Searching for Mirah’s family, Deronda met Mordecai. Despite his ill health, he was passionately committed to the Jewish people was working and preaching for them to be restored to their Promised Land. Through their conversations, he succeeded in influencing Deronda and pressed him to become an advocate for the Jewish people. Deronda was attracted to Mirah and his desire to embrace Mordecai’s vision became stronger. But he was still confused about his own identity.
Deronda was finally reunited with his mother and learned that she was a Jewish opera singer with whom Sir Hugo was once in love. She had married and had a child, but because she resented the rigid religious upbringing of her childhood she wanted to hide her identity from Deronda. On her husband’s death, she asked Sir Hugo to raise her son as an English gentleman, never to know that he was Jewish.
Daniel, having now discovered his Jewish identity, felt comfortable with his love for Mirah, and committed himself to carrying out Mordecai’s vision for the Jewish people. They discovered that Mordecai was Mirah’s brother. Daniel married Mirah, and the newlyweds prepared to set off for “the East” with Mordecai. But then Mordecai dies in their arms, and that is where the novel ends.
Eliot shows real familiarity with Judaism and Jewish identity beyond that of any earlier non-Jewish novelist. She had met a Talmudic scholar called Emanuel Deutsch who was working at the British Museum and he started to teach her Hebrew and a great deal more about Jewish life. Ironically he set out to visit the Holy Land but died on the way there.
When Daniel Deronda was published, the Chief Rabbi of England wrote to thank her for her accurate and sympathetic portrait of Deronda and Judaism. A stark contrast to Dickens’s portrait of Fagin in Oliver Twist. However, many non-Jews resented her positive description of a Jew. Henry James, for example, wrote a piece called Conversation published in the Atlantic Monthly in which he satirized Eliot’s Deronda and initiated a discussion in which all the negative stereotypes of Jews were presented as being a truer portrait.
Things have not changed much. Daniel Deronda would never be read nowadays in an American or European University ‘s English department. for fear of giving offense. Chaucer wrote that “Love Conquers All.” Nowadays in our intellectual world, it is “Hatred that conquers all.” Or as our Rabbis put it “ Both love and hatred distort the mind.”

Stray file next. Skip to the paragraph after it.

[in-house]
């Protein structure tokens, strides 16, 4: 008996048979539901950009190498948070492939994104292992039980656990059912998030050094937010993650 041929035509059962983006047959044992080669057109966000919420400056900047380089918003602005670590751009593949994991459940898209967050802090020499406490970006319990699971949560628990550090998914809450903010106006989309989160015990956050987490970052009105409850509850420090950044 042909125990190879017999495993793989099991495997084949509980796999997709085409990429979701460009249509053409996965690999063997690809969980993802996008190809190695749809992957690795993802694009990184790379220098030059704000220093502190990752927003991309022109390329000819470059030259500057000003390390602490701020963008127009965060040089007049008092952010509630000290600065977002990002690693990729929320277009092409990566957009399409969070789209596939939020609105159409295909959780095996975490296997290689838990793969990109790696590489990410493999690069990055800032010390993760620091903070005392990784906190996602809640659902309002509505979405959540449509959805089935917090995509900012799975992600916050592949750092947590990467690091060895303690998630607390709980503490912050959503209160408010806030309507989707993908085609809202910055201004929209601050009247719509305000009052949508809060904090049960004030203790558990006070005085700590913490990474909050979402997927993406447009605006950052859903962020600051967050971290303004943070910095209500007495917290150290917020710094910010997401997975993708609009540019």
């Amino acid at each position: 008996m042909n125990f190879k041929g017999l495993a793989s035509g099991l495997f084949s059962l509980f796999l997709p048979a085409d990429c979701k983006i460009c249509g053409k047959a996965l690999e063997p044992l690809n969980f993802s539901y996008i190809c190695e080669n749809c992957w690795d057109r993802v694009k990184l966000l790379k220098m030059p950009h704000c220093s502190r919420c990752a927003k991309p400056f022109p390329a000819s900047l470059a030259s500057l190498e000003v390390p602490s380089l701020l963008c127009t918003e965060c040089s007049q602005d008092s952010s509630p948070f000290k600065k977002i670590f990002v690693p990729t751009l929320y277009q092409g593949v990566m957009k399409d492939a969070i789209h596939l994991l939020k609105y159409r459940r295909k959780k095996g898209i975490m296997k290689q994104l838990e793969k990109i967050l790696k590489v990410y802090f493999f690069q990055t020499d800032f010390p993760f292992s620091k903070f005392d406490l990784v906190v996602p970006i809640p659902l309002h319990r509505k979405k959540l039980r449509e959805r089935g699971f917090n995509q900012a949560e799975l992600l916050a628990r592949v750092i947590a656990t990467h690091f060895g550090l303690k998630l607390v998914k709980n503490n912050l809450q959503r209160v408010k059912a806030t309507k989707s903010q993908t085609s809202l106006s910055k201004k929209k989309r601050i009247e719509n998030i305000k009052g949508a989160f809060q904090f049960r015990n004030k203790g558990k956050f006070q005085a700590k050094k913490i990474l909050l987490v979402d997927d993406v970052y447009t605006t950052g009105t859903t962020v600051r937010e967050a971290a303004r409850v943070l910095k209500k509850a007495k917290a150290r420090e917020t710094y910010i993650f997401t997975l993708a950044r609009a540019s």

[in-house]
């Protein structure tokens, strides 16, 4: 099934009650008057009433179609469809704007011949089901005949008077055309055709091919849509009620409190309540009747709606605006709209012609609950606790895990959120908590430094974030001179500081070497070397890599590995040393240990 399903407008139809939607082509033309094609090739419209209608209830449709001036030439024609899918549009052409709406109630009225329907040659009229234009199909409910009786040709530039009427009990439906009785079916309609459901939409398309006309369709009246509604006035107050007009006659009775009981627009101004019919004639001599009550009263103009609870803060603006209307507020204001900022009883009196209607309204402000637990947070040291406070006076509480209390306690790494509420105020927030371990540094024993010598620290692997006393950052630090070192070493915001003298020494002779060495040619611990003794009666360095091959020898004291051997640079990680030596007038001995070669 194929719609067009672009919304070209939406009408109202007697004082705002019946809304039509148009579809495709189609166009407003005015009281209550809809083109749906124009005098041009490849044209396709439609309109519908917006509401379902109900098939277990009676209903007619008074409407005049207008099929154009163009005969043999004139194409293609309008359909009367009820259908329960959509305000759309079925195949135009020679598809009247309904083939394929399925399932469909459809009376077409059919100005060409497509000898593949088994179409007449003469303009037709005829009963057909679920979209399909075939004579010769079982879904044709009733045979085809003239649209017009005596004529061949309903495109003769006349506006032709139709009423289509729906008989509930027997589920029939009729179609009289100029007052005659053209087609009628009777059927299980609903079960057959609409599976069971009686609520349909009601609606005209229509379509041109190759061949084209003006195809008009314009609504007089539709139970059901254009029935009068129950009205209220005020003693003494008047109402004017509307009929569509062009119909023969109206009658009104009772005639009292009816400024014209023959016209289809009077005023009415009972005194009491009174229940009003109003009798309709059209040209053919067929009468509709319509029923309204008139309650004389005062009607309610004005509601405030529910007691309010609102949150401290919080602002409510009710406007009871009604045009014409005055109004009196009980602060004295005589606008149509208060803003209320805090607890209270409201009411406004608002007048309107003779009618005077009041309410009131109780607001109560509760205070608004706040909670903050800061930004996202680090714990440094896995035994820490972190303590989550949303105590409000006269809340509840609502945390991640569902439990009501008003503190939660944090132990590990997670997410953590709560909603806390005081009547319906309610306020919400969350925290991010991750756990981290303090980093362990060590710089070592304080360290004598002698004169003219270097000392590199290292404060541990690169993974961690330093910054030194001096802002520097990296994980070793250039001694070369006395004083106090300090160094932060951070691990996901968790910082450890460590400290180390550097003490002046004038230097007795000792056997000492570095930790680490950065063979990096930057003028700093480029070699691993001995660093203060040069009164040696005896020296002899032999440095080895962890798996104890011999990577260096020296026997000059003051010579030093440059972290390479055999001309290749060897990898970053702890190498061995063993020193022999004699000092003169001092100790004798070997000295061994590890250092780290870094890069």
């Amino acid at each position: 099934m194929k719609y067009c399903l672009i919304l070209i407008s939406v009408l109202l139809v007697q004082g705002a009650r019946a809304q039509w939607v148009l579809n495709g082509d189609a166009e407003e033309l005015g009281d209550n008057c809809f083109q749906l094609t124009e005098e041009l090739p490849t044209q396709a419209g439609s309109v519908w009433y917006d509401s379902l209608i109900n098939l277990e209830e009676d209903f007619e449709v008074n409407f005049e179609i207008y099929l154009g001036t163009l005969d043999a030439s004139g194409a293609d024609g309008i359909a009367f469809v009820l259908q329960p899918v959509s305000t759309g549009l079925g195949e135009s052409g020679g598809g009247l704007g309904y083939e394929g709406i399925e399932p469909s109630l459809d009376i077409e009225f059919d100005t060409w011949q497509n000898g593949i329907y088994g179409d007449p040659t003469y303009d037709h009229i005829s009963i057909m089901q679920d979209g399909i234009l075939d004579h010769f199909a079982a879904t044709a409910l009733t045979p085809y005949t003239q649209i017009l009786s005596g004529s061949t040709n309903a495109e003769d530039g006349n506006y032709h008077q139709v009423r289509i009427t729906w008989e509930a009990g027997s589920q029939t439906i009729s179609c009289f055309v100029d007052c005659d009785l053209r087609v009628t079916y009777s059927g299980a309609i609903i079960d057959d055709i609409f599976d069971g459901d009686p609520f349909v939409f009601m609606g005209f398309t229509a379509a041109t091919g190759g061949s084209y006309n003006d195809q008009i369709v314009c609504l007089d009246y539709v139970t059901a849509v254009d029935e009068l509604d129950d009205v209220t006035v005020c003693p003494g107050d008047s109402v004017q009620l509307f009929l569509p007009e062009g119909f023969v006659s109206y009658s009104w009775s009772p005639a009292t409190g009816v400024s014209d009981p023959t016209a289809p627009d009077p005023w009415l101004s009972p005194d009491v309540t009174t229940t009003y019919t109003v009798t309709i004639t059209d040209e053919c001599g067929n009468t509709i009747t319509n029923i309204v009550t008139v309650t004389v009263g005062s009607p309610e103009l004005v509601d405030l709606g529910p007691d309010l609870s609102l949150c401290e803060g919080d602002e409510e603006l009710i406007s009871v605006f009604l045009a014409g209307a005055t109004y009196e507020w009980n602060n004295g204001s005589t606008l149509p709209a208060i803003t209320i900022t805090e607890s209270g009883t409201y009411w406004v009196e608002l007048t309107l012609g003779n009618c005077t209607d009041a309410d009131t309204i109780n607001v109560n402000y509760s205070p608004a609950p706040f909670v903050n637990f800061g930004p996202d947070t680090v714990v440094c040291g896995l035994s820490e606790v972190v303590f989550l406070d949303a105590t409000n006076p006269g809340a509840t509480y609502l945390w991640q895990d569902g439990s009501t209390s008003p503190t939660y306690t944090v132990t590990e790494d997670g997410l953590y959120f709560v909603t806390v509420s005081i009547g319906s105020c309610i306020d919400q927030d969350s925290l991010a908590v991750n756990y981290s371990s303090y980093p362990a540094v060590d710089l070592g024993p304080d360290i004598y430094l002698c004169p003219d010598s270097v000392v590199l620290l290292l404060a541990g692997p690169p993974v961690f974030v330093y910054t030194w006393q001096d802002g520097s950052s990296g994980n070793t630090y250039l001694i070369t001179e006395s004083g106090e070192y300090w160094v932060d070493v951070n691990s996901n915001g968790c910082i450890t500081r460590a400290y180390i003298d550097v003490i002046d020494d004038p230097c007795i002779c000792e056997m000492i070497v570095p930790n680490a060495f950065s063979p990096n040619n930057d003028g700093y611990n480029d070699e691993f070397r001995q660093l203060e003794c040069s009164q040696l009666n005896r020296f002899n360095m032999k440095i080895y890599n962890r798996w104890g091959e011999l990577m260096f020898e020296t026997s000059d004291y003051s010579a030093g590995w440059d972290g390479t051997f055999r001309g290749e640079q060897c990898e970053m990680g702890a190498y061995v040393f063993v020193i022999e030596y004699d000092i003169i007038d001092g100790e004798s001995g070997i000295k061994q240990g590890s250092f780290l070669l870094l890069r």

After I had written this piece, I received an email from the remarkable Prof Mark Mirsky of CUNY whom I am honored to call a friend. He wrote
One of my students with whom I still have a deep and warm friendship was Michelle Wallace, who would write a mesmerizing first book Black Power and the Myth of the Superwoman. One day, she asked me if I had read Daniel Deronda. I shook my head, a bit surprised that she would find George Eliot that interesting.
“No,” I answered. She looked at me in disbelief. “Why do you ask?” I added.
“George Eliot’s Daniel Deronda is asking in terms of Jewish identity, all the questions that we American Blacks today, have to ask ourselves if we are going to create a new sense of our identity.”
Some years later, Michelle, who would become a professor in our English Department at City College, and one of the stalwart defenders of rational discourse on our campus, told me that she had a Jewish great or great-great-grandfather, which made me feel what Herman Melville called “the shock of recognition. But really the understanding that we both belonged to the same tribe, came when she sent me to Daniel Deronda to be educated.
It just shows that there so much goodwill and amity in our world we really ought to focus on what we share rather than what divides us!